Saturday, September 22, 2018

Learning About The Crockett Almanacks, Sabre-Tooth Revisited, and Bill Cole


Question:
What do Bill Cole, "Sabre-Tooth Revisited," and The Crockett Almanacks all have in common?

Answer:
The Caxton Club.

Bill Cole (1917-2011) was a member of the Caxton Club, a bibliophilic society in Chicago.

"Sabre-Tooth Revisited" was the title of the discourse that Bill Cole delivered before the Caxton Club on Feb. 10, 1965.

The Crockett Almanacks was the title of the book that the Caxton Club presented to Bill Cole in appreciation for his talk, "Sabre-Tooth Revisited."

I have Bill Cole's copy of the book!






I acquired the book on eBay this past July.   I had two reasons for wanting this book.  One was Davy Crockett.  As a kid, I watched Walt Disney's miniseries of Davy Crockett in 1954 and 1955.  And over 60 years later,  I can still recite the words to the song:  "Da-vy, Davy Crockett! King of the Wild Frontier...."

There are several things I should tell you right off about the Crockett Almanacks:  According to Crockett scholars, Davy Crockett (1786-1836) had nothing whatsoever to do with the Almanacks.  And to this day, scholars still do not know the identities of the authors, printers, or publishers of the early issues of the Almanack. There was one S. N. Dickinson who, in 1840, claimed  that his firm started the Crockett Almanacks.  But scholars have never been able to substantiate his claim.  The first four issues were printed in Nashville, and are included in full in Franklin J. Meine's book, The Crockett Almanacks, which was published by the Caxton Club in Chicago in 1955.

Meine himself calls the Crockett Almanacks "damn rare." Only three or four complete sets of the Nashville imprints were known to exist when his book was published.  The first four Nashville imprints, however, were included in a collection of 21 Crockett Almanacks that were sold at auction by Dorothy Sloan Books on October 26, 2007.  The price realized was $58,750.

The story of the finding of these Crockett Almanacks sounds like something out of Rebecca Rego Barry's Rare Books Uncovered.  It seems they were having a paper drive in Spencer, Iowa in 1947 to raise money to pay for uniforms for the high school band.  And a collector and his daughter found the Almanacks on the curb in front of a house.  The daughter kept the Almanacks until the auction in 2007.

The other reason why I wanted the book was because all the Caxton Club members who attended the meeting and listened to Bill Cole's presentation signed the inscription sheets.  And I am one of the bibliophiles who readily recognizes some of the names!




A former owner of the book, possibly a Caxton Club member himself, identified some of the 59 signers:


I can identify another one of the signers:  the bookbinder Harold W. Tribolet.  I have three books in My Sentimental Library Collection from his library.

I liked the idea of the Caxton Club members signing the book.  And now another bibliophile society is doing the same thing!  As President of the Florida Bibliophile Society, I presented books to the speakers at our meetings.  And I inscribed and signed them "on behalf of the Florida Bibliophile Society." No more!  For our September 16th meeting, we had not one, but two books to present.  And our Vice President, Charles Brown, created perfect inscription sheets ready for signing by our members!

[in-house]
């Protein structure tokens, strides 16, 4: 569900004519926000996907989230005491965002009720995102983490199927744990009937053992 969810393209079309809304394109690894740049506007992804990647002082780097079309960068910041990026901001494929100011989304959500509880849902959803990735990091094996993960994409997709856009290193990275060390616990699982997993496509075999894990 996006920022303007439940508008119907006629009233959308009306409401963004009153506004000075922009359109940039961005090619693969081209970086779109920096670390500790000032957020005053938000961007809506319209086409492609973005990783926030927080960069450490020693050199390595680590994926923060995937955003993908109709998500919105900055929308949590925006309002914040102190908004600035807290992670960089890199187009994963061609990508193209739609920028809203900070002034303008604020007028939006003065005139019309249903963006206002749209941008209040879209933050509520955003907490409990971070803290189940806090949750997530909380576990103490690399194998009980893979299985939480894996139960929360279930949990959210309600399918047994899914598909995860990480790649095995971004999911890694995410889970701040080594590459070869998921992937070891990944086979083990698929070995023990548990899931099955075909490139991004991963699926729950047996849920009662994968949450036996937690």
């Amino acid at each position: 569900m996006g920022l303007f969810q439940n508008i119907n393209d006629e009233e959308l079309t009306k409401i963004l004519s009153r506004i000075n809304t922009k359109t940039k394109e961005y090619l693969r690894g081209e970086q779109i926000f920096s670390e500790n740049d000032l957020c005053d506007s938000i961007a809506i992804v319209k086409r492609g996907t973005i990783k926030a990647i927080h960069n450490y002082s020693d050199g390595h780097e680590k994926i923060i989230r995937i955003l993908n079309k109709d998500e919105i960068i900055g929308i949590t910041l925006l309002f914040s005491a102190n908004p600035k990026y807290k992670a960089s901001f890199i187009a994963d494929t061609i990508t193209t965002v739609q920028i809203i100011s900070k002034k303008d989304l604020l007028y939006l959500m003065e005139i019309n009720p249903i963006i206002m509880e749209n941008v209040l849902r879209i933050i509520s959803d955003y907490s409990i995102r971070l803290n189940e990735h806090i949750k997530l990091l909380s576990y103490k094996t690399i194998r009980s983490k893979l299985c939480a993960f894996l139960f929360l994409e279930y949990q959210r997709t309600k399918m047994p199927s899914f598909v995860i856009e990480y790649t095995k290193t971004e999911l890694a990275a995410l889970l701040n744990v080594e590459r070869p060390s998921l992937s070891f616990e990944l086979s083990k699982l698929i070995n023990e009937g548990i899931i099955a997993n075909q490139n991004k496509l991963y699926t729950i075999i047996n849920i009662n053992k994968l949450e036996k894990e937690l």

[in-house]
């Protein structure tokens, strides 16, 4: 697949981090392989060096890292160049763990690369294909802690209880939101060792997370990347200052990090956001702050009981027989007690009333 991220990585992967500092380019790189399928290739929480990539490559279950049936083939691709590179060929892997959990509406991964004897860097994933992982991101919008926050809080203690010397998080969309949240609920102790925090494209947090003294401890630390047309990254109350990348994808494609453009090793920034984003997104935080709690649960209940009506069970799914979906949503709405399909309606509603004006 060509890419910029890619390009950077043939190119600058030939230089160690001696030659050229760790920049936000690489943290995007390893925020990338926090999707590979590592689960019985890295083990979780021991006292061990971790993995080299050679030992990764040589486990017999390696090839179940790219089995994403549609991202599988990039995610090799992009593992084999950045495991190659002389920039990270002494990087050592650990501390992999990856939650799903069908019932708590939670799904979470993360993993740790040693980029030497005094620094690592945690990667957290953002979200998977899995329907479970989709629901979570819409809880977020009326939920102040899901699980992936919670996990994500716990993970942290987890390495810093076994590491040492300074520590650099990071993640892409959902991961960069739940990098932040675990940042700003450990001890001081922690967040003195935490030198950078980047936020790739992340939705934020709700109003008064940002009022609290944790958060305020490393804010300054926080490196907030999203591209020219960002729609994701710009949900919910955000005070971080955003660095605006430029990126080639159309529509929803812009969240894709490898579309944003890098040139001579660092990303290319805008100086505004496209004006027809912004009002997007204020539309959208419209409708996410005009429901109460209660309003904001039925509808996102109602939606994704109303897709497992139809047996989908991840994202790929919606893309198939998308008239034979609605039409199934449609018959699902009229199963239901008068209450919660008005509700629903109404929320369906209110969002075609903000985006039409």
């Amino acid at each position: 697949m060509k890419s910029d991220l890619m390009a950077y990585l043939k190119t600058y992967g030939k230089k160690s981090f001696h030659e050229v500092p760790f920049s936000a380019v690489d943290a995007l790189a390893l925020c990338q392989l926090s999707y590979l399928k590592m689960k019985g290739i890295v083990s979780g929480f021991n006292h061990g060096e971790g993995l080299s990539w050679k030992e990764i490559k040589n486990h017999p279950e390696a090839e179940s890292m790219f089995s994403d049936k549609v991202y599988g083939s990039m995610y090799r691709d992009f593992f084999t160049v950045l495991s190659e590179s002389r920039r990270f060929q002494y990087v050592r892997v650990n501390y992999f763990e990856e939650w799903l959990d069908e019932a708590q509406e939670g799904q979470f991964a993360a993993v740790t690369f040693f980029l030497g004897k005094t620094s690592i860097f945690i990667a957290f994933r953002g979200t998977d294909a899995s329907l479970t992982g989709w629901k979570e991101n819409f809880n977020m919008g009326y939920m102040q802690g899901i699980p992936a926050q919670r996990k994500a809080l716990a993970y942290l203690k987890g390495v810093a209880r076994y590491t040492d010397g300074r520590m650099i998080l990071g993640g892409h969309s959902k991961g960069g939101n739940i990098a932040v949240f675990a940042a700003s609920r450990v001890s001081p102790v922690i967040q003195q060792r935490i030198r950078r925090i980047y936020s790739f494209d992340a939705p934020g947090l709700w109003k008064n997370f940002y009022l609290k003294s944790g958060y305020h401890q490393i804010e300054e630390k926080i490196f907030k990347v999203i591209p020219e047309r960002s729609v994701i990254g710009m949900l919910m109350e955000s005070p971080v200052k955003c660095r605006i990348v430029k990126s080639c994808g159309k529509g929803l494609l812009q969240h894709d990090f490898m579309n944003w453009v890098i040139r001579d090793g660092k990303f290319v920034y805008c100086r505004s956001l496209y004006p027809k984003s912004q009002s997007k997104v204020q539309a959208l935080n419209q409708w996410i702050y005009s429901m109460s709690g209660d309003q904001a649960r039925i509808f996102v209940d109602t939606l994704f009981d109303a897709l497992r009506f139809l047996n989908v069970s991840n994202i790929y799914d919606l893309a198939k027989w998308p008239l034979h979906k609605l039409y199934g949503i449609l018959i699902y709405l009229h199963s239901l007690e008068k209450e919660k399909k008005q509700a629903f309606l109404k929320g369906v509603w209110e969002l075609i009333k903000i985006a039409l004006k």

As for the choice of the first book, Gary Simons is a Samuel Johnson collector, and I knew he'd enjoy reading it.

As for the choice of the second book, Lee Harrer's friend, the late Bob Fleck, published the book and even wrote the Introduction.  So I knew the book would have a sentimental value to Lee.  And yes, I checked with Oak Knoll to make sure that Lee didn't already have the book.
             
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When it comes to books, I am one for turning over every leaf––or at least as many leaves as a can.  And after reading the inscription on the Crockett book that the Caxton Club gave to Bill Cole, I wanted to learn more about him and the nature of his discourse, "Sabre-Tooth Revisited."  I soon learned that there were a lot of Bill Coles.  But only one of them, William G. Cole, was the author of "Sabre-Tooth Revisited."  And this article was printed in a 1965 issue of Liberal Education:  The Bulletin of the Association of American Colleges.  

Researching further, I found William G. Cole's Obituary online in The Chicago Tribune.

I was now more curious than ever about "Sabre-Tooth Revisited."  I wanted to read it!  I attempted to find a copy of the Liberal Education issue that contained Cole's article.  I found it!  ABAA bookseller Willis Monie-Books in Cooperstown, New York had several copies of Liberal Education, including Volume LI, containing all the issues published in 1965.  And "Sabre-Tooth Revisited" was published in the October 1965 issue.

Bill Cole's article, "The Sabre-Tooth Revisited," is an article about education that is well worth reading.  And I can now share it with you, and in an educational setting no less, thanks to the Association of American Colleges and Universities.  I received permission from its Director of Publication and Editorial Services to post a hyperlink to a PDF of "The Sabre-Tooth Revisited" in my post.  Enjoy!


The Sabre-Tooth Revisited
by William G. Cole
Click on the hyperlink above, The Sabre-Tooth Revisited, and click on + ZOOM 125% to enlarge


Cole, William G.  "The Sabre-Tooth Revisited." Liberal Education. October 1965: 427-34.



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